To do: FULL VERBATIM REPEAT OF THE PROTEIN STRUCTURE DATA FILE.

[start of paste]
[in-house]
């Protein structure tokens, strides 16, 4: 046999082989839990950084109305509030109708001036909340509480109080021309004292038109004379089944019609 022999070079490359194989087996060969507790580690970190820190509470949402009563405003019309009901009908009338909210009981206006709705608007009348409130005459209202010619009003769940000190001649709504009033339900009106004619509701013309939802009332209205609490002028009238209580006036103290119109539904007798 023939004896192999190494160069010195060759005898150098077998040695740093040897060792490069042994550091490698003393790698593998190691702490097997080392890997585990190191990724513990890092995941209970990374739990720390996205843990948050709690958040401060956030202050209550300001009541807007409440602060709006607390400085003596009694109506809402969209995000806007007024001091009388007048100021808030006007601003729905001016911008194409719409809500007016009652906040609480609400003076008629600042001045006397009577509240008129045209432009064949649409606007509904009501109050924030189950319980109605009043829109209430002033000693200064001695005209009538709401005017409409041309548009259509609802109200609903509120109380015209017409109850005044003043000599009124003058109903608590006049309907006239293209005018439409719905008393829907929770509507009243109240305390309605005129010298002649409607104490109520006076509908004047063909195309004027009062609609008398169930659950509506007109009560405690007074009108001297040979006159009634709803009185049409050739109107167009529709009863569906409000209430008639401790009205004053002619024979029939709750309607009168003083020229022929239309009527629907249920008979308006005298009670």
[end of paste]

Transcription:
[in-house]
């Protein structure tokens, strides 16, 4: 046999082989839990950084109305509030109708001036909340509480109080021309004292038109004379089944019609 022999070079490359194989087996060969507790580690970190820190509470949402009563405003019309009901009908009338909210009981206006709705608007009348409130005459209202010619009003769940000190001649709504009033339900009106004619509701013309939802009332209205609490002028009238209580006036103290119109539904007798 023939004896192999190494160069010195060759005898150098077998040695740093040897060792490069042994550091490698003393790698593998190691702490097997080392890997585990190191990724513990890092995941209970990374739990720390996205843990948050709690958040401060956030202050209550300001009541807007409440602060709006607390400085003596009694109506809402969209995000806007007024001091009388007048100021808030006007601003729905001016911008194409719409809500007016009652906040609480609400003076008629600042001045006397009577509240008129045209432009064949649409606007509904009501109050924030189950319980109605009043829109209430002033000693200064001695005209009538709401005017409409041309548009259509609802109200609903509120109380015209017409109850005044003043000599009124003058109903608590006049309907006239293209005018439409719905008393829907929770509507009243109240305390309605005129010298002649409607104490109520006076509908004047063909195309004027009062609609008398169930659950509506007109009560405690007074009108001297040979006159009634709803009185049409050739109107167009529709009863569906409000209430008639401790009205004053002619024979029939709750309607009168003083020229022929239309009527629907249920008979308006005298009670």